CAPTAIN AMERICA: A 70-YEAR SALUTE
It was 70 years ago this month that Captain America, the greatest of all the patriotic-themed superheroes, first hit newsstands with a red, white and blue shield gripped in his gloved hand. He also gets his own feature film this summer, “Captain America: The First Avenger,” and to mark the moment we’ll be talking to writers, artists, actors, directors and musicians about the star-spangled icon’s legacy and future. Today: Mark Millar
It was a very different country when Captain America first brought his message of patriotism, adventure and courage to young readers. A skeptic might say the innately wholesome hero’s best days as beloved symbol were in the past — flags were far more fashionable than the Roosevelt era — but Scottish comics writer Mark Millar said he has a different view from the other side of the Atlantic.
“Actually America’s economic decline makes Captain America more attractive to people in a strange way,” said Millar, one of the top names writing for Marvel Comics and a creator who has watched his anti-heroes hit the Hollywood screen in the films “Wanted” and “Kick-Ass.”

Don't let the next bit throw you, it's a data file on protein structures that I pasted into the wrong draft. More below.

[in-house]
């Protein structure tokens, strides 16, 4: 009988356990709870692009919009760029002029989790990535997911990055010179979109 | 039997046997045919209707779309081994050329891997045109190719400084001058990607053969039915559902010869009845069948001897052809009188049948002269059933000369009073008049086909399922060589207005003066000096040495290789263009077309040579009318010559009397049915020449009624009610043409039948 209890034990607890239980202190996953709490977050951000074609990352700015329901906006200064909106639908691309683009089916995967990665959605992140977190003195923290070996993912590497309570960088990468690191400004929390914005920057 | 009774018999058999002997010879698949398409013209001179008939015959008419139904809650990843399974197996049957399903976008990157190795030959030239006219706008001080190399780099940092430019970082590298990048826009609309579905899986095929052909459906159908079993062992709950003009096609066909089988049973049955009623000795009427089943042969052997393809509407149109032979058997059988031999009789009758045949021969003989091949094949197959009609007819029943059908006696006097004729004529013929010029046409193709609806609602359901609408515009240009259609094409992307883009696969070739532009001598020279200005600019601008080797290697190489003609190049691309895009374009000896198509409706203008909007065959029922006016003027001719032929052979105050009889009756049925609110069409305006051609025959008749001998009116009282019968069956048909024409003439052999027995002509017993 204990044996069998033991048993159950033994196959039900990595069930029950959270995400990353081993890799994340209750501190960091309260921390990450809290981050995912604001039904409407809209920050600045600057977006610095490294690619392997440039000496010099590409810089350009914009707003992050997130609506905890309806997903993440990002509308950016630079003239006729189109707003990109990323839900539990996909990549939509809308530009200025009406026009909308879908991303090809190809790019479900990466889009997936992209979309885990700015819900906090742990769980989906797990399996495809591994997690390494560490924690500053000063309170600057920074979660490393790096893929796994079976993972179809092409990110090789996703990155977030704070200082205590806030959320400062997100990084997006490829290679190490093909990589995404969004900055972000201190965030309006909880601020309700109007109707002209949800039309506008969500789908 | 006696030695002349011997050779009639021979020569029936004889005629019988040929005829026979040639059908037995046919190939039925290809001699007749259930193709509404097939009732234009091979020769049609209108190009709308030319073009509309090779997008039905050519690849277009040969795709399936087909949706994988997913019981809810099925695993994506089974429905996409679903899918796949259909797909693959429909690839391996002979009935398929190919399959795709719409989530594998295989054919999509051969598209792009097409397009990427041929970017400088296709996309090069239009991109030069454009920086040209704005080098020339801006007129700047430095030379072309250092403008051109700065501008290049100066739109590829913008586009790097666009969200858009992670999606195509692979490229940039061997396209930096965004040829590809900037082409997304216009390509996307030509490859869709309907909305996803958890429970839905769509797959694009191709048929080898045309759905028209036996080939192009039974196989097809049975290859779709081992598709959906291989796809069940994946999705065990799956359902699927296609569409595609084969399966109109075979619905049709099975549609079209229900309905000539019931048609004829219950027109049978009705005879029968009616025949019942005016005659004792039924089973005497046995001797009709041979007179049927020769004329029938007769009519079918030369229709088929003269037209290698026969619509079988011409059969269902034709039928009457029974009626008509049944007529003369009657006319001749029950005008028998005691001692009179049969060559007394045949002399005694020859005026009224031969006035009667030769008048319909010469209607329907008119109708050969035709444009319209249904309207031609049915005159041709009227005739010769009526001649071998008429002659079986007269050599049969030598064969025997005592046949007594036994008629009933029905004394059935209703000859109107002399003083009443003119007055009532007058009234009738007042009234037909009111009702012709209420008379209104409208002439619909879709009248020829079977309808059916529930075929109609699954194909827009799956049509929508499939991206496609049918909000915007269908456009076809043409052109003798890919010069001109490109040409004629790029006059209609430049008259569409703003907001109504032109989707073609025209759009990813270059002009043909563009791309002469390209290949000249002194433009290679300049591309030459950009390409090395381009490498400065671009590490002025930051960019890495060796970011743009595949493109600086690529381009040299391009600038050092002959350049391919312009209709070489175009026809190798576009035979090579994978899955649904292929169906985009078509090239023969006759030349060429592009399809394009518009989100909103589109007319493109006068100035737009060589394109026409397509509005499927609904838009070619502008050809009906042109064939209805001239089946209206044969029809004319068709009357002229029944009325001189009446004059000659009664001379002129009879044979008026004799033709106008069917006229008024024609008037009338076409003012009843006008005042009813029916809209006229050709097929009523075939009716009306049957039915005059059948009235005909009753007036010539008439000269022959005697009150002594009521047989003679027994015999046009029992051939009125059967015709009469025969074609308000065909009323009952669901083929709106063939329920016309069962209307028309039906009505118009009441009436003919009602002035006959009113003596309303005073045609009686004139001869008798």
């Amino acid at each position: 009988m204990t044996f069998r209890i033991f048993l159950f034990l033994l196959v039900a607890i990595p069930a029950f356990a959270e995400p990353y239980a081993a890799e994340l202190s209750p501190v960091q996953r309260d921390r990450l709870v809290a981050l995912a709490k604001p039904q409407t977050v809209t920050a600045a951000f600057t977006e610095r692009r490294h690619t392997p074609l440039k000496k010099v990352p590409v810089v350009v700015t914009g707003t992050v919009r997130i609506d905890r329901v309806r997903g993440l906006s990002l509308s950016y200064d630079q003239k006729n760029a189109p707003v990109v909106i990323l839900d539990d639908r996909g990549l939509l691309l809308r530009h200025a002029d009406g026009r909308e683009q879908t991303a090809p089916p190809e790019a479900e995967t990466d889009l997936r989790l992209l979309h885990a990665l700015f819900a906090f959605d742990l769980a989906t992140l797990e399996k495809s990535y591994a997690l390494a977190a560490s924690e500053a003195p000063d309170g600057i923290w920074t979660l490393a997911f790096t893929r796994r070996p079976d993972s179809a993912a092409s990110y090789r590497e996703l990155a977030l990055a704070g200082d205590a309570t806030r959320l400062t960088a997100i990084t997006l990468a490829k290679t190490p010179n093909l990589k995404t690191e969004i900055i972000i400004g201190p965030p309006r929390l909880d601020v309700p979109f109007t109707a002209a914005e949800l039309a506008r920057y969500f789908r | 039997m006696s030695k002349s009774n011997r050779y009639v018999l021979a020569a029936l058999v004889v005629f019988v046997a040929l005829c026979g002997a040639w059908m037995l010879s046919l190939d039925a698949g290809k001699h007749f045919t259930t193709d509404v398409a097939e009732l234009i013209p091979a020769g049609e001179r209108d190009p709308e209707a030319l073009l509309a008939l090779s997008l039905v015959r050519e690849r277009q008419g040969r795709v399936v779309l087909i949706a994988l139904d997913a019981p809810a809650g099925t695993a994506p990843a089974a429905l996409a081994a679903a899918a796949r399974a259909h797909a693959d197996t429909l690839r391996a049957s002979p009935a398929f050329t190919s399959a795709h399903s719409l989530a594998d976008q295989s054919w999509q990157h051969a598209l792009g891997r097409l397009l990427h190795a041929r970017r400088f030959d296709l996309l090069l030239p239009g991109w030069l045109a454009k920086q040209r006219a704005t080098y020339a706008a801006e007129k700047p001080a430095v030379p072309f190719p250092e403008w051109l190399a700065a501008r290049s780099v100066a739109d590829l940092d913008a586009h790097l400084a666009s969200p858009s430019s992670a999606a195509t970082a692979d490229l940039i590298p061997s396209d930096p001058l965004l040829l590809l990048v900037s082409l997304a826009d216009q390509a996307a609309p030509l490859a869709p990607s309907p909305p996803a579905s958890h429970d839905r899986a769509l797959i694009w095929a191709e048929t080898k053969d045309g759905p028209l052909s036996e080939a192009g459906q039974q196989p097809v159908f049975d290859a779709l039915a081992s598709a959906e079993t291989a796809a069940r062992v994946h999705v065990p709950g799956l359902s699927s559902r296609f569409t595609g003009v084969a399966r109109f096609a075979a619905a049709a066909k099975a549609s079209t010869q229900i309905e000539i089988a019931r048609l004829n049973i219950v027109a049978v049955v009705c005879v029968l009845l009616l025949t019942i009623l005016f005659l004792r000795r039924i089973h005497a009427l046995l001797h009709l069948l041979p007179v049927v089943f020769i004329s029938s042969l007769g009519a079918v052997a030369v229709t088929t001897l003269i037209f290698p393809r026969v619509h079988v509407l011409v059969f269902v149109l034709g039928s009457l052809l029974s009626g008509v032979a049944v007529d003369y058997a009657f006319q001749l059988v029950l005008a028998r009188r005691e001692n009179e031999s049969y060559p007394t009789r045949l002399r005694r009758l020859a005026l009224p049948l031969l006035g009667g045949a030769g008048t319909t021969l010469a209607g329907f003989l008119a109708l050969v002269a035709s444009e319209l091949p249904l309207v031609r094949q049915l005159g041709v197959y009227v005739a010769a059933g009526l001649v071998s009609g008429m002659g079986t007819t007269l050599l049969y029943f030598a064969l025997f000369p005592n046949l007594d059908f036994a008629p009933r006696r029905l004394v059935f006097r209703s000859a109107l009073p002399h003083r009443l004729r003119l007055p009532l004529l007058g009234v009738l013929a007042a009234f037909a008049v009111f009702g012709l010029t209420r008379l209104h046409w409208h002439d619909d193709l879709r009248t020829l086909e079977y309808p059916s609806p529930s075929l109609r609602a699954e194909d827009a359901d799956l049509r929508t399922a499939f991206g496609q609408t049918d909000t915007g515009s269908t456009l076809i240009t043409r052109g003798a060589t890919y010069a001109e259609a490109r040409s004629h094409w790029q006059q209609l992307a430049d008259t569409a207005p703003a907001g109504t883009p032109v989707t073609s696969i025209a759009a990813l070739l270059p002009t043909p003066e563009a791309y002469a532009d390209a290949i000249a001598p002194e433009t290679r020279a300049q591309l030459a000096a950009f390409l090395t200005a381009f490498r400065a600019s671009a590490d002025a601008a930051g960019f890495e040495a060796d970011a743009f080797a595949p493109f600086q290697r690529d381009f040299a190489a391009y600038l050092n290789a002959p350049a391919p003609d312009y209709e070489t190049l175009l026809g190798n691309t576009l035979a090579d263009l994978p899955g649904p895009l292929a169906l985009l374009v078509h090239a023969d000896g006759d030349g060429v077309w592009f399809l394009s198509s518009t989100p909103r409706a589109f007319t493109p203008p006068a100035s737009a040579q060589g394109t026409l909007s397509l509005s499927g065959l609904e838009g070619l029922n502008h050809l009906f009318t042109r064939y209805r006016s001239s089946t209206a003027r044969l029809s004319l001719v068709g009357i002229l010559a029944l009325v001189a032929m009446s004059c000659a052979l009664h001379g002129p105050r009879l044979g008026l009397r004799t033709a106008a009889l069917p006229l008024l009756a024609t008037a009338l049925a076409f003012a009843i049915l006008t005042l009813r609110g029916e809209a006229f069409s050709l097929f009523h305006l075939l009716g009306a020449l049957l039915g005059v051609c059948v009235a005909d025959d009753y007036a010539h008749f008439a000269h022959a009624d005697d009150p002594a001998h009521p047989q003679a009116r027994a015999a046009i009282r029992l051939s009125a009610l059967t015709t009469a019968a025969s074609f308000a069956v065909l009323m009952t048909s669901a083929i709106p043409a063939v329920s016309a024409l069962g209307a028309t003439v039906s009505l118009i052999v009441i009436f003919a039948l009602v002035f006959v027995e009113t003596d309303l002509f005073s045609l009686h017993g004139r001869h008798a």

Millar said the purity, legacy and hopefulness of the Captain America icongraphy take on strength when the readership is confronted by real-world anxieties or eroding national stature.
“Like Superman, he was created in a difficult time to give the country a little hope and the U.S.A. could use some good news right now with a nice, straightforward hero making everyone feel a little better,” Millar said. “James Bond performed the same function for post-imperial Britain after World War II. We’d lost our empire, but here was a hero who represented the best of being British and made us feel good about ourselves. As Brazil, Russia, India and China threaten the American empire in these difficult times, it’s nice to have a hero out there kicking ass and wearing a flag we all feel comfortable with.”
What do you think: Is Cap built for the 21st century?
– Geoff Boucher
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